School of Education News

UW’s Goldrick-Rab backer of Obama’s plan to make community college tuition free

January 09, 2015
by Todd Finkelmeyer

President Barack Obama unveiled a new proposal on Thursday to provide two years of free community college tuition to students who maintain good grades.

The plan is an effort to increase the number of Americans who hold some type of post-secondary credential, and it’s a recommendation that’s very familiar to UW-Madison’s Sara Goldrick-Rab.

“I applaud President Obama for taking bold action to address a very serious concern: Large numbers of adults across America are locked out of higher education because of the price,” says Goldrick-Rab, who has dedicated her career to examining ways to make college more accessible and affordable.

Sara Goldrick-Rab
Goldrick-Rab is a professor of educational policy studies and sociology, and is the director and founder of the Wisconsin HOPE Lab, which was launched in May and is the only laboratory in the nation dedicated to translational research for improving equitable outcomes in postsecondary education. The HOPE Lab, which is an acronym for Harvesting Opportunities for Postsecondary Education -- is housed within UW-Madison’s School of Education.

“Having spent 15 years studying the lives of college students, watching them struggle against a broken system, I can confirm the need for this innovative policy,” says Goldrick-Rab. “Making community college free is a critical next step to making higher education as accessible as high school, dramatically increasing the nation's human capital and hopefully improving its economy.”

The Obama proposal, which is currently light on details and will almost certainly face an uphill battle in a Republican-dominated Congress, would make two years of community college free for students of any age with a C-plus average who attend school at least half-time. Obama says funding for the proposal would come via federal-state partnerships -- with federal dollars covering 75 percent of the tuition and participating states being expected to fund the rest. Details on the proposal’s costs and funding are expected in Obama’s State of the Union Address on Jan. 20, and in the president's budget request Feb. 2.

In February 2014, Goldrick-Rab spend time in Washington, D.C., sharing her expertise and thoughts with a range of stakeholders about approaches to making college affordable for all Americans. During her time in the nation’s capital, she met with the staff of U.S. Senators Tammy Baldwin of Wisconsin and Bernie Sanders of Vermont, and education advisors at the White House to discuss President Obama's higher education agenda.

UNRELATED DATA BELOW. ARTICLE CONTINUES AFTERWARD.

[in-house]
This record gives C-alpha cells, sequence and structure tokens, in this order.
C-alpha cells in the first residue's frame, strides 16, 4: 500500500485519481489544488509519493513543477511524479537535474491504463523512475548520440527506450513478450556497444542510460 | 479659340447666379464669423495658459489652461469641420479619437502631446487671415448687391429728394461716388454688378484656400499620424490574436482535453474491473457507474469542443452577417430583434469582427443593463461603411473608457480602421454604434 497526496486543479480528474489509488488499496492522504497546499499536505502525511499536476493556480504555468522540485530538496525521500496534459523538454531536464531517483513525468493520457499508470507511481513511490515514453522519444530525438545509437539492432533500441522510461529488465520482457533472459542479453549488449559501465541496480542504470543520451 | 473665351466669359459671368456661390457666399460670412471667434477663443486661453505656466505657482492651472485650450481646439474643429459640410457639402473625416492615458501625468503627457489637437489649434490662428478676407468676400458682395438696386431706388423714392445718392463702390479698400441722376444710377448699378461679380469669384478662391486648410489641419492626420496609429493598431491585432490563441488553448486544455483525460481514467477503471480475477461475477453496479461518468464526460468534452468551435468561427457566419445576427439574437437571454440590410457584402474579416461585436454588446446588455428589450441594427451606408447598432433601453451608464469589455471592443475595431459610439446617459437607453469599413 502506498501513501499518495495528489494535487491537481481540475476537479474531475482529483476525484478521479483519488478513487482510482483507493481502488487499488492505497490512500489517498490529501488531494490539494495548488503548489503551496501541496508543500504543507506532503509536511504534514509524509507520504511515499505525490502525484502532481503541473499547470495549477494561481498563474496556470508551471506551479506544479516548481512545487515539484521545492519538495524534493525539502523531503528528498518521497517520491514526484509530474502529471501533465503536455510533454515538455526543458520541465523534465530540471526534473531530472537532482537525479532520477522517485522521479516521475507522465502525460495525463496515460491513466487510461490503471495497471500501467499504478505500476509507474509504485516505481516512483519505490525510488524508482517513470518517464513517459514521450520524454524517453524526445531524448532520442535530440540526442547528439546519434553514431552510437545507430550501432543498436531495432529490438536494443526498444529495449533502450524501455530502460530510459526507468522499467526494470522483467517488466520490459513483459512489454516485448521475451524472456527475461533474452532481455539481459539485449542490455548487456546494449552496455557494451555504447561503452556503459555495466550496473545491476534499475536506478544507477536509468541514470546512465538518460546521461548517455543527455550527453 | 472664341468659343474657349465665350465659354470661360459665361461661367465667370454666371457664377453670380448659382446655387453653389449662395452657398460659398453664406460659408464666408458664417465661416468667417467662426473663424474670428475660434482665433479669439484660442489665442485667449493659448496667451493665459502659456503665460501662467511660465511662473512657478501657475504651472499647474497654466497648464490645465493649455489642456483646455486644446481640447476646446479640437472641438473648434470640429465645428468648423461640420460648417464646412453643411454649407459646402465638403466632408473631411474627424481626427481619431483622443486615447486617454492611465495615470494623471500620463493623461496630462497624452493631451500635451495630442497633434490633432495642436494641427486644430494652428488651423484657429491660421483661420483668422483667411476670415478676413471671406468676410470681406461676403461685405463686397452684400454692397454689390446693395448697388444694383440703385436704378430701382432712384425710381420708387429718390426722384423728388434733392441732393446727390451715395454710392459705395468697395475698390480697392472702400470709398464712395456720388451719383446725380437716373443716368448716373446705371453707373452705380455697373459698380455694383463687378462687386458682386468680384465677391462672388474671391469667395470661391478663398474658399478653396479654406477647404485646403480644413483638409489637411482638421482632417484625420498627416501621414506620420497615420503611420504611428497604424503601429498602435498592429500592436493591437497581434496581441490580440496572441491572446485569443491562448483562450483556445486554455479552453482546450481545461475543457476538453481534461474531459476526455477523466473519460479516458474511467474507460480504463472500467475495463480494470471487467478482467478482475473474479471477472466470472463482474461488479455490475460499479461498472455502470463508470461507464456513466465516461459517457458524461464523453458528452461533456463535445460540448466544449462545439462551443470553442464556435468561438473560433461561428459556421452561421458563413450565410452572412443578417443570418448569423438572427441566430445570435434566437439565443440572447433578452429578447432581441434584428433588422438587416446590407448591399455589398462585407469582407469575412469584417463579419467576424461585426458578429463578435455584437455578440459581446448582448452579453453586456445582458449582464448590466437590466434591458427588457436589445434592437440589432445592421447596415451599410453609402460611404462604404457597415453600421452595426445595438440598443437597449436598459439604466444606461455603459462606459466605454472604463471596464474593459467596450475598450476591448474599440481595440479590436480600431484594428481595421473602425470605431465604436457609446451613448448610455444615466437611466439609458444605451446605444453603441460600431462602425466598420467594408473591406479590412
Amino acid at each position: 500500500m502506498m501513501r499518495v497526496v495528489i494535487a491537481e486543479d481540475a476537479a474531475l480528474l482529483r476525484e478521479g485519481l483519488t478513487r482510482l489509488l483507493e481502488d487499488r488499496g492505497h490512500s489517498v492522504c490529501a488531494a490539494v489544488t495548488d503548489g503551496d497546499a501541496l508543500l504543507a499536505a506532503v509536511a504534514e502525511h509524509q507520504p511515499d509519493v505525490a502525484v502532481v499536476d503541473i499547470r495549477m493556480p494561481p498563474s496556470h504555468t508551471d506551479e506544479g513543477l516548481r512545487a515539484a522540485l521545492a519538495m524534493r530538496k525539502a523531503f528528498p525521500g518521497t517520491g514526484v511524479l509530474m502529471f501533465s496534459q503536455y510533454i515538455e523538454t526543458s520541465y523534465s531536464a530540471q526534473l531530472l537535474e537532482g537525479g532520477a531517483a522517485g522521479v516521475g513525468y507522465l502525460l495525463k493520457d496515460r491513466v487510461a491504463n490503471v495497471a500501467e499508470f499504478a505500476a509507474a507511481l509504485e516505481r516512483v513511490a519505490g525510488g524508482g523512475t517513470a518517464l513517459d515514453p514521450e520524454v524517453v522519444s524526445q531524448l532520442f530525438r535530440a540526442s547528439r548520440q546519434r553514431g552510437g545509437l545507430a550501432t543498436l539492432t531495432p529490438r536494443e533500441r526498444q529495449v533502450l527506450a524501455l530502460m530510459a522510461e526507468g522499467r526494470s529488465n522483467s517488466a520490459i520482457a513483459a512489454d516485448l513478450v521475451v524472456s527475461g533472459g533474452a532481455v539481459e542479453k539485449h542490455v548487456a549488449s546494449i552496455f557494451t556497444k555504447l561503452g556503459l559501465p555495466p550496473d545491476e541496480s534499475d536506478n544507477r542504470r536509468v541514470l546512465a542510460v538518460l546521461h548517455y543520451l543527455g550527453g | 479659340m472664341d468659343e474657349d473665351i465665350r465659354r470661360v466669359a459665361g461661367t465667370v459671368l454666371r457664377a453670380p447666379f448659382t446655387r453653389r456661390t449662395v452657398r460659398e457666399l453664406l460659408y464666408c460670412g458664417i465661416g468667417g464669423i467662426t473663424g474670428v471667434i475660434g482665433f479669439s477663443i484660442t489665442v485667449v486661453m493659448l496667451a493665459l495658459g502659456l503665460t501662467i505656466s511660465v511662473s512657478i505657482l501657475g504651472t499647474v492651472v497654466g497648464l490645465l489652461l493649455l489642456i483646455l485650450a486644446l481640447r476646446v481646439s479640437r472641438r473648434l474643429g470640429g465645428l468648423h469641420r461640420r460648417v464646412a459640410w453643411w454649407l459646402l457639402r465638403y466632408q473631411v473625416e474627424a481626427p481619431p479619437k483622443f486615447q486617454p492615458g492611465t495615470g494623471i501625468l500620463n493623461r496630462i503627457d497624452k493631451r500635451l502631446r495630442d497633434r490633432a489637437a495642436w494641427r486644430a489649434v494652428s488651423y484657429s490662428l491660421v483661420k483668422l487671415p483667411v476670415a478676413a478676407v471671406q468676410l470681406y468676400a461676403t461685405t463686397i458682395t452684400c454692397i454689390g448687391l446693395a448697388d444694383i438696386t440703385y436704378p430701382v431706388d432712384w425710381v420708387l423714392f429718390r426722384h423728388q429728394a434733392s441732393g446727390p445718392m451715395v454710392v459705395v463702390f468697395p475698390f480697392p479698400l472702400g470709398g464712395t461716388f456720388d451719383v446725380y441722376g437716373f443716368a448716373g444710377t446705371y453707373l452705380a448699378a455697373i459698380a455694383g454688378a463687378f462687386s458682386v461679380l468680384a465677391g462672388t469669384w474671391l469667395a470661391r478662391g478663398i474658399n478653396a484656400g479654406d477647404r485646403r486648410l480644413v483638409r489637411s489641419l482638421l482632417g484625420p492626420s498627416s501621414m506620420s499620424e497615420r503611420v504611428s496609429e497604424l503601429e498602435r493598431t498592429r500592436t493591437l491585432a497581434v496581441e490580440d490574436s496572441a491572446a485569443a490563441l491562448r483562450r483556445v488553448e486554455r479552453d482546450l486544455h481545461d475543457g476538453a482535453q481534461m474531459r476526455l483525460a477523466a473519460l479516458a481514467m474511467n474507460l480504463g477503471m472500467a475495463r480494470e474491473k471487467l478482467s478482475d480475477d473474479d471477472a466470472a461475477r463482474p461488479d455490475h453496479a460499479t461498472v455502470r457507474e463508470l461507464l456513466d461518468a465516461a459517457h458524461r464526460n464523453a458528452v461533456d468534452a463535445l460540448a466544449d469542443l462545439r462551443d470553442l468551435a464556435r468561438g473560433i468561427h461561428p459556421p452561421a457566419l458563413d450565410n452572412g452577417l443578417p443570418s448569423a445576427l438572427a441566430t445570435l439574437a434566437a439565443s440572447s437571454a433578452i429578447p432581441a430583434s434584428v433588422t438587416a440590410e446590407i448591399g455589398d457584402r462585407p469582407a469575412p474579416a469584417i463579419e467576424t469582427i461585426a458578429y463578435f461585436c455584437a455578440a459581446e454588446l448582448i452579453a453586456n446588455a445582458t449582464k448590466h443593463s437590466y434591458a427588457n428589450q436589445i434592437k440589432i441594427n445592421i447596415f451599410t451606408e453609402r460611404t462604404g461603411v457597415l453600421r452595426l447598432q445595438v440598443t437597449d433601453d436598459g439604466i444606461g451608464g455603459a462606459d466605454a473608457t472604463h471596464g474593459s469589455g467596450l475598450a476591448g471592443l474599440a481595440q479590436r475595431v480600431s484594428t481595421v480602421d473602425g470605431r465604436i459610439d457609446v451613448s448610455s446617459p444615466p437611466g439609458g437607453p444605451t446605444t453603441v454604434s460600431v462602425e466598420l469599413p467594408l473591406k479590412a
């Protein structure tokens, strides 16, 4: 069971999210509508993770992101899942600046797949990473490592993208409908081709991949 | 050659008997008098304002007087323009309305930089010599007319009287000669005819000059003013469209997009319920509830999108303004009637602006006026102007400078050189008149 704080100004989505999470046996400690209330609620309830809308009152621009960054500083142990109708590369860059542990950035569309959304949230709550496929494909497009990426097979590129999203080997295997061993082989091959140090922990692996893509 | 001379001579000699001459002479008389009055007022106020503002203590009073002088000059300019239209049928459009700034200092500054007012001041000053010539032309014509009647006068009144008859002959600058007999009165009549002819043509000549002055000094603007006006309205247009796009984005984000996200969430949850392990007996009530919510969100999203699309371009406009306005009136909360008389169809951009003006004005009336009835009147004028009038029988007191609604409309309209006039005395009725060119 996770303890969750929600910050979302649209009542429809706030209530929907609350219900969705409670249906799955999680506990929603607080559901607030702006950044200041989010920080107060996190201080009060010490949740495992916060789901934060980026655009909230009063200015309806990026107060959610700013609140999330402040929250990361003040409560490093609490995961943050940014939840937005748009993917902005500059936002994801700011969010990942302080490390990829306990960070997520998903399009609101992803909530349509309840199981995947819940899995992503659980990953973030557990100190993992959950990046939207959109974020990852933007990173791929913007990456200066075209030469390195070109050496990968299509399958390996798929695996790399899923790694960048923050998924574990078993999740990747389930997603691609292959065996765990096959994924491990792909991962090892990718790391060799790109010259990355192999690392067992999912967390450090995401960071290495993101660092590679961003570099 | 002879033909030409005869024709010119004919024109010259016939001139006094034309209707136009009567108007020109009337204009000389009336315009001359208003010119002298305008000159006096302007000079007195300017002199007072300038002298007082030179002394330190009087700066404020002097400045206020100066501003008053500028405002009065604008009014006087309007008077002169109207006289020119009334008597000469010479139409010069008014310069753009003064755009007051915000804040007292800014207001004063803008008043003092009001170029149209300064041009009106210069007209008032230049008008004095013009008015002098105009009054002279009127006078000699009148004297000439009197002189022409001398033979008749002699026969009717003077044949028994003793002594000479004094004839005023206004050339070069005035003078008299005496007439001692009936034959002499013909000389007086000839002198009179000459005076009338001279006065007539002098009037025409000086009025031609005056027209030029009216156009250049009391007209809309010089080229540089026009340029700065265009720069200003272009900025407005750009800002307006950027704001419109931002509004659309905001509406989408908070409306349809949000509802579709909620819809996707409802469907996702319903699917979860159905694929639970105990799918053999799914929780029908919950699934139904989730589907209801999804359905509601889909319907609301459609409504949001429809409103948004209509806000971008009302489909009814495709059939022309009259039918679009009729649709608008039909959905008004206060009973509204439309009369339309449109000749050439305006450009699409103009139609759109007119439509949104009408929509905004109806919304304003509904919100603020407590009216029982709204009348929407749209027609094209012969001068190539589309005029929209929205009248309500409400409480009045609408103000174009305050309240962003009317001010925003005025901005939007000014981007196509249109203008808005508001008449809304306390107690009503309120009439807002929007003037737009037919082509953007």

Indeed, many of the basics in the president’s proposal are very familiar to Goldrick-Rab and UW-Madison colleague Nancy Kendall, who in April co-authored a paper titled, “Redefining College Affordability: Securing America’s Future with a Free Two-Year College Option.” In it, these faculty members with the Department of Educational Policy Studies proposed making two years of community college or public four-year college -- plus stipends and work-study jobs to cover living expenses -– free. 

To fund their proposal, Goldrick-Rab and Kendall suggested reallocating federal funds that now support students at private and for-profit colleges. That paper’s release helped spark a national debate on the topic, with the free college proposal garnering numerous media mentions.

Moving forward, Goldrick-Rab says she is hopeful that the HOPE Lab team can continue to play a key role in identifying the most effective and efficient ways to make a college education more affordable and accessible to all.

“The Wisconsin HOPE Lab, as the nation's only applied research institute aimed at identifying and evaluating ways to make college more affordable, plans to actively and thoroughly examine the outcomes of the president’s plan,” says Goldrick-Rab. “Our team of social scientists is currently in the field assessing the impacts of policies and practices at many levels, and in particular we are examining whether policies like the President's not only help students start college but also complete degrees.”

Goldrick-Rab also is a Senior Scholar at the Wisconsin Center for the Advancement of Postsecondary Education and an affiliate of the Institute for Research on Poverty, Center for Financial Security, La Follette School of Public Affairs, and the Wisconsin Center for Education Research.

To learn more about Goldrick-Rab’s plan and the president’s proposal, check out this report from NPR.

As the NPR report explains, President Obama’s plan has its “skeptics” and “true believers.”

“This is a fundamental systematic change,” Goldrick-Rab tells NPR. “It's bold and exactly what we need right now.”

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